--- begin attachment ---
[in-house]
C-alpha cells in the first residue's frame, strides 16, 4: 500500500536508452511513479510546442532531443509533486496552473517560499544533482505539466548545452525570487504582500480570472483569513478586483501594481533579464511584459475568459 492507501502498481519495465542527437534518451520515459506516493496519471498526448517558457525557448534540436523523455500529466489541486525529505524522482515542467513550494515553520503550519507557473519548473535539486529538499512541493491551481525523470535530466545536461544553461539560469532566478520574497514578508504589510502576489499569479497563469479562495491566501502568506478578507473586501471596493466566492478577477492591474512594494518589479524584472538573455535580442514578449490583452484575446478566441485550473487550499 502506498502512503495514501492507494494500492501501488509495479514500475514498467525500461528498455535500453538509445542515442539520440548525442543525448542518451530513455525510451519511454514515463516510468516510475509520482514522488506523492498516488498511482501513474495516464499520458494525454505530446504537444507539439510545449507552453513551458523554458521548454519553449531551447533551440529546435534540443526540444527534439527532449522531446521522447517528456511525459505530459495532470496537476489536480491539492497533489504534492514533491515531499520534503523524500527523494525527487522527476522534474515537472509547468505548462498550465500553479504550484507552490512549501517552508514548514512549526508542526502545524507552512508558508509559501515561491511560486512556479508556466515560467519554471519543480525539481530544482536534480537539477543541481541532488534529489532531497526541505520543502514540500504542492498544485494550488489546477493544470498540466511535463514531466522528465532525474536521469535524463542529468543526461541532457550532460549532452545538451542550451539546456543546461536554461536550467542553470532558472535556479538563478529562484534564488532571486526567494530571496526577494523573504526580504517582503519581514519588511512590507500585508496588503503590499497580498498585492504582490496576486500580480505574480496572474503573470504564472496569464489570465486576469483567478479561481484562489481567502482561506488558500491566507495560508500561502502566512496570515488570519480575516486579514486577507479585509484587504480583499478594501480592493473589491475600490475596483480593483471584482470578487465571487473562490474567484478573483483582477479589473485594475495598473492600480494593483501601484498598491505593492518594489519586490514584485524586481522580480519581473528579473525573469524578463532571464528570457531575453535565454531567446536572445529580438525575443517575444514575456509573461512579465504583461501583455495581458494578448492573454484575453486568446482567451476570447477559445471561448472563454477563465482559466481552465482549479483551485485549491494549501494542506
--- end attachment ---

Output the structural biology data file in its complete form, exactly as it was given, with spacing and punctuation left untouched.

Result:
[in-house]
C-alpha cells in the first residue's frame, strides 16, 4: 500500500536508452511513479510546442532531443509533486496552473517560499544533482505539466548545452525570487504582500480570472483569513478586483501594481533579464511584459475568459 492507501502498481519495465542527437534518451520515459506516493496519471498526448517558457525557448534540436523523455500529466489541486525529505524522482515542467513550494515553520503550519507557473519548473535539486529538499512541493491551481525523470535530466545536461544553461539560469532566478520574497514578508504589510502576489499569479497563469479562495491566501502568506478578507473586501471596493466566492478577477492591474512594494518589479524584472538573455535580442514578449490583452484575446478566441485550473487550499 502506498502512503495514501492507494494500492501501488509495479514500475514498467525500461528498455535500453538509445542515442539520440548525442543525448542518451530513455525510451519511454514515463516510468516510475509520482514522488506523492498516488498511482501513474495516464499520458494525454505530446504537444507539439510545449507552453513551458523554458521548454519553449531551447533551440529546435534540443526540444527534439527532449522531446521522447517528456511525459505530459495532470496537476489536480491539492497533489504534492514533491515531499520534503523524500527523494525527487522527476522534474515537472509547468505548462498550465500553479504550484507552490512549501517552508514548514512549526508542526502545524507552512508558508509559501515561491511560486512556479508556466515560467519554471519543480525539481530544482536534480537539477543541481541532488534529489532531497526541505520543502514540500504542492498544485494550488489546477493544470498540466511535463514531466522528465532525474536521469535524463542529468543526461541532457550532460549532452545538451542550451539546456543546461536554461536550467542553470532558472535556479538563478529562484534564488532571486526567494530571496526577494523573504526580504517582503519581514519588511512590507500585508496588503503590499497580498498585492504582490496576486500580480505574480496572474503573470504564472496569464489570465486576469483567478479561481484562489481567502482561506488558500491566507495560508500561502502566512496570515488570519480575516486579514486577507479585509484587504480583499478594501480592493473589491475600490475596483480593483471584482470578487465571487473562490474567484478573483483582477479589473485594475495598473492600480494593483501601484498598491505593492518594489519586490514584485524586481522580480519581473528579473525573469524578463532571464528570457531575453535565454531567446536572445529580438525575443517575444514575456509573461512579465504583461501583455495581458494578448492573454484575453486568446482567451476570447477559445471561448472563454477563465482559466481552465482549479483551485485549491494549501494542506